Anonymous said…
Thanks filmi geek. I don't like slap stick. BTW, I've been a fan of your site for some time, it's even on our blogroll!
Sita - Yeah yeah, those are the house features I love! Plus people often having giant framed photos of themselves - and not snapshots but...well, Glamour Shots, for lack of a better term. And the huuuuuge living rooms with sofas for 30! Sliding doors are also choice. Definitely.
Anonymous said…
YES! Those huge glamour vanity shots, see them a lot. OK Beth, the timing of my reading is too good! Speaking of houses in the movies....I'm reading this book called "Motiba's Tattoos," by Mira Kamdar, a memoir about an American born Jain woman. (I'll add it to my Good Reads site soon) I'm not expecting anything Bollywood from it and then yesterday I read about her time spent in Mumbai as a kid and read THIS:

"The slum was still cloaked in darkness, but on the other side of the street, the mansions of stars were lit up here and there with the garish florescence of hundreds of high-voltage projector lights illuminating the last of the nightlong marathon of shooting. “Bollywood” movie stars are rich people in a poor country. Their real-life homes provide ready-made back-drops for the improbable lives of the wealthy heroes, heroines, and villains they play in their films. We children would often go up to the rooftop terrace of our Jehu apartment building after dark and pick out the homes of the stars where scenes were being filmed. ‘Look! Over there. Tonight they are shooting at Amitabh Bachchan’s house over on Tenth Road. You know who is starring’ Hema Malini. Star struck teenagers in the neighborhoods waited patiently outside the gates of these villas for hours hoping to capture a glimpse of a favorite actor. When shooting was going on late into the night at Meena Cottage, directly behind our apartment it was hard to sleep. The bright lights and the knowledge that just yards away from where we slumbered, on famous star or another was breathing, walking, sitting, or drinking tea was simply too enervating.” (p.150)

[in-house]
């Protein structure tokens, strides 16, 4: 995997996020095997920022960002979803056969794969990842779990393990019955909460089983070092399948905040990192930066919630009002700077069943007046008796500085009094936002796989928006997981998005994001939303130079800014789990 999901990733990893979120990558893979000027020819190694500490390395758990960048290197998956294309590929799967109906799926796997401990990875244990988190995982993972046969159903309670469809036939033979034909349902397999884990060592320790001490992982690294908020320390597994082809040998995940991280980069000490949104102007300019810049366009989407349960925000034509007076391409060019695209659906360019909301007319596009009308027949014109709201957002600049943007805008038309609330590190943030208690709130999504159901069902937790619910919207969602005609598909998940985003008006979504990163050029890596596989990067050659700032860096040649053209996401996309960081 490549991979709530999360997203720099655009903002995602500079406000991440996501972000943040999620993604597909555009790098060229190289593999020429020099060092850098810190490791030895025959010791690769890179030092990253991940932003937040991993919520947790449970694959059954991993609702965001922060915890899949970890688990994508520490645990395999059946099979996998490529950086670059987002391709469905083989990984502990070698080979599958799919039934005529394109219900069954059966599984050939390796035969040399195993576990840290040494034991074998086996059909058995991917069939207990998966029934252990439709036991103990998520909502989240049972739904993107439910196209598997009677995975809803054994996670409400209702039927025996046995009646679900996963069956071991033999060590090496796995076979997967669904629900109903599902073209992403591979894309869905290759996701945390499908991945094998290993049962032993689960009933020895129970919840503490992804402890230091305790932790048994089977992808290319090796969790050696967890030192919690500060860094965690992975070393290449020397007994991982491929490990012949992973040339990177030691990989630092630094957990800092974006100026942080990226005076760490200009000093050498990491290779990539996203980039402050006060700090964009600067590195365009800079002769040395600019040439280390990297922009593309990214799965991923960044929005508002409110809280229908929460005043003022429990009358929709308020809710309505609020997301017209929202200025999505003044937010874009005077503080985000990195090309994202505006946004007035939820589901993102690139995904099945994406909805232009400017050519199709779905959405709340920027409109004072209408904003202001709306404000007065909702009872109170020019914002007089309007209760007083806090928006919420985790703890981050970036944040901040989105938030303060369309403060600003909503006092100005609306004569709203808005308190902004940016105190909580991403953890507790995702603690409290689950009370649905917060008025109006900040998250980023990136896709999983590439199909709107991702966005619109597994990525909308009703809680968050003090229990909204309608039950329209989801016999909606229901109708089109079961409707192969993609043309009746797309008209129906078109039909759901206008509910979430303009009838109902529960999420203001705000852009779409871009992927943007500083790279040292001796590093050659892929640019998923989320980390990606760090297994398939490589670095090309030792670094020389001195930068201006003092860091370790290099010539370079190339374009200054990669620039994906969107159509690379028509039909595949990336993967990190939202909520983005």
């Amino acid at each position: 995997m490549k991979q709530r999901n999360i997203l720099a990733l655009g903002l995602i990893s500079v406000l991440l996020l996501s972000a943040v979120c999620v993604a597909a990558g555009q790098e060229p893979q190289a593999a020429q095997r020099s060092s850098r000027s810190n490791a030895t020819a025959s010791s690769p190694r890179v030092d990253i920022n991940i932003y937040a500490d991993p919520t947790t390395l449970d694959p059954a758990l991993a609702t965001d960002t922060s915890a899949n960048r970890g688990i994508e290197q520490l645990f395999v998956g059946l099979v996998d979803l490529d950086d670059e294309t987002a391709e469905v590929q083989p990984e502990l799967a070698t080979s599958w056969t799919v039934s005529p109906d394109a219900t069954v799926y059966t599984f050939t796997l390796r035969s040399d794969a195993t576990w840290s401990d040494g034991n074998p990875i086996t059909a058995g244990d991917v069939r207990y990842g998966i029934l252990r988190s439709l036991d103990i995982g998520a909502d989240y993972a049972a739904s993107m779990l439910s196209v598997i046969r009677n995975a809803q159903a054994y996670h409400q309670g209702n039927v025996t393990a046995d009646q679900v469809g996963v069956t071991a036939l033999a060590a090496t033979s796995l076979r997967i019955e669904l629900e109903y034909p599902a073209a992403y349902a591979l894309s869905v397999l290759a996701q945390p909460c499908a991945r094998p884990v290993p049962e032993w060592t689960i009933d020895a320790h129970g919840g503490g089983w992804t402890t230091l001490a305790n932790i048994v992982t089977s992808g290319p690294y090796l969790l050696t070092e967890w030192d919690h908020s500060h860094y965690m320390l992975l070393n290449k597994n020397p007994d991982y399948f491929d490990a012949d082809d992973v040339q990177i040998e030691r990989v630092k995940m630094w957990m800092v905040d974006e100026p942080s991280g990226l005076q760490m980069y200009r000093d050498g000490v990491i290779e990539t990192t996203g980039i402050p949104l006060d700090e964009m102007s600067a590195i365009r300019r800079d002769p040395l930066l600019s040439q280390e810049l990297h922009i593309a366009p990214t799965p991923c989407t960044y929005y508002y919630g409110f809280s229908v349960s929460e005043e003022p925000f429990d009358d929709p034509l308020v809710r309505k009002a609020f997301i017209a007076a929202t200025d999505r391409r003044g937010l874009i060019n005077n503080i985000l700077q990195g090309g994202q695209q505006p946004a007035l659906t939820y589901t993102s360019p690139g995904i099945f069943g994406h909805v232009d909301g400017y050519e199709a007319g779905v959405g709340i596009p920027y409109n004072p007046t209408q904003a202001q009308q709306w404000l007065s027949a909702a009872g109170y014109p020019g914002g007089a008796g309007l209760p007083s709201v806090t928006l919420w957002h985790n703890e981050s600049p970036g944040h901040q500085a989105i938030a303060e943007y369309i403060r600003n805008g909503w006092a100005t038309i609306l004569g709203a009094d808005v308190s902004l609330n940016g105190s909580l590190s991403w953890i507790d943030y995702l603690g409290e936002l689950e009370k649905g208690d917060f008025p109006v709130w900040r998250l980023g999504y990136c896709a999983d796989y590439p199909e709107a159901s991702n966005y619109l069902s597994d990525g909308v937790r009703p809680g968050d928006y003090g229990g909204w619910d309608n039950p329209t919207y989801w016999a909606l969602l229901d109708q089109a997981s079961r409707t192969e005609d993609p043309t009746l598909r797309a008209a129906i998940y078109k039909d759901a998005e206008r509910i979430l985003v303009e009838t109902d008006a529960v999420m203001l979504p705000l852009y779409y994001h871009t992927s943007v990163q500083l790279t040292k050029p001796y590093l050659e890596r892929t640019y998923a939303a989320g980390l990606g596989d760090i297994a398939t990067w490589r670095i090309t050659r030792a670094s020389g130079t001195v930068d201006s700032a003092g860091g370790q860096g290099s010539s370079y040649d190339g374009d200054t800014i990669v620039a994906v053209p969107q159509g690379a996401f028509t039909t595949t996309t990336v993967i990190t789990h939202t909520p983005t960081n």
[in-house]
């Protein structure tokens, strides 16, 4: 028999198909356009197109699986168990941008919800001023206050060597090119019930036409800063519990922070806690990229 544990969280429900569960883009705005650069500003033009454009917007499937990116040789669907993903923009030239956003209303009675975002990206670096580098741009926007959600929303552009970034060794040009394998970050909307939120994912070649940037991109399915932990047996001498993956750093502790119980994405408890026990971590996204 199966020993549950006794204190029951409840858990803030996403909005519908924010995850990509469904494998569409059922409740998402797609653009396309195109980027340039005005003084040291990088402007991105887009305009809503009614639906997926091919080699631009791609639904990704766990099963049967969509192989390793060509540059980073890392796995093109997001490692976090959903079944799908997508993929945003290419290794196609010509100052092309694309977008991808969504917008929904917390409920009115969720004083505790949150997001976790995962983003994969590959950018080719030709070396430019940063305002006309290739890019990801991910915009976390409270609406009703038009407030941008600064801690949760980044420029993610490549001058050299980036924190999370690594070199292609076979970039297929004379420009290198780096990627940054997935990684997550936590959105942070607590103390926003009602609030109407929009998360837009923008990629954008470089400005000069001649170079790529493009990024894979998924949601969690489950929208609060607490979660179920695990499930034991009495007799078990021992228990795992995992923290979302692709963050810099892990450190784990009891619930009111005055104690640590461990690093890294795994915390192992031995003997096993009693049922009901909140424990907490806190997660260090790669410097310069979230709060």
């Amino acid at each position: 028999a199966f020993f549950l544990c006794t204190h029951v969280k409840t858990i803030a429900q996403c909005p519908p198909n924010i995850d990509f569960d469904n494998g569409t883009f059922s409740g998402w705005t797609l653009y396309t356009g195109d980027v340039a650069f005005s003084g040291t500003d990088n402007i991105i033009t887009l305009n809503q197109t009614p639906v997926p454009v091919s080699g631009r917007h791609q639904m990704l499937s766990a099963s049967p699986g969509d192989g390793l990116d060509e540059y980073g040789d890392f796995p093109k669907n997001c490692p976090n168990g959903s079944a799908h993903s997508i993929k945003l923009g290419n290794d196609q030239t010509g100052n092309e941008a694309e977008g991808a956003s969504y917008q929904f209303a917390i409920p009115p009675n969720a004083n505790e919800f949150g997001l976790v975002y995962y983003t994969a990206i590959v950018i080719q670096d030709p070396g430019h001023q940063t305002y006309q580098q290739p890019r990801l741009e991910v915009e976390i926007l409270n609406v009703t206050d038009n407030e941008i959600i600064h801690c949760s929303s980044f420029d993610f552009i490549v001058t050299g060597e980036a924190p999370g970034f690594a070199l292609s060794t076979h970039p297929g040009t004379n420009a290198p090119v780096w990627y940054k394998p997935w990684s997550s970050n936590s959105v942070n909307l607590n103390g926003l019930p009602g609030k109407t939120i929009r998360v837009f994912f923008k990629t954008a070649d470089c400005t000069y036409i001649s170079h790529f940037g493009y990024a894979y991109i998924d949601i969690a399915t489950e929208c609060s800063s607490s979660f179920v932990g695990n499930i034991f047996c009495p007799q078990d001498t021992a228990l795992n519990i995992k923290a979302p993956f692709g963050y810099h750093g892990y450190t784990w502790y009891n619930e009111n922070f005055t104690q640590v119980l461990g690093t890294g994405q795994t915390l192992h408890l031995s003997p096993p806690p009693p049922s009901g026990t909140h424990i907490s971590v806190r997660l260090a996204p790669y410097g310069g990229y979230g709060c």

Did you know they used their real homes? I’d never hear or thought of that. See, I’m trying to be responsible, reading a book, not watching Bollywood, surfing the net and I come across this passage and I’m on fire!

Unknown said…
i can't express how thrilled i am to have found this blog.
thank you
Hey Beth- with due complements, I am lisitng ur blog on mine- :D- "Apni East India Co."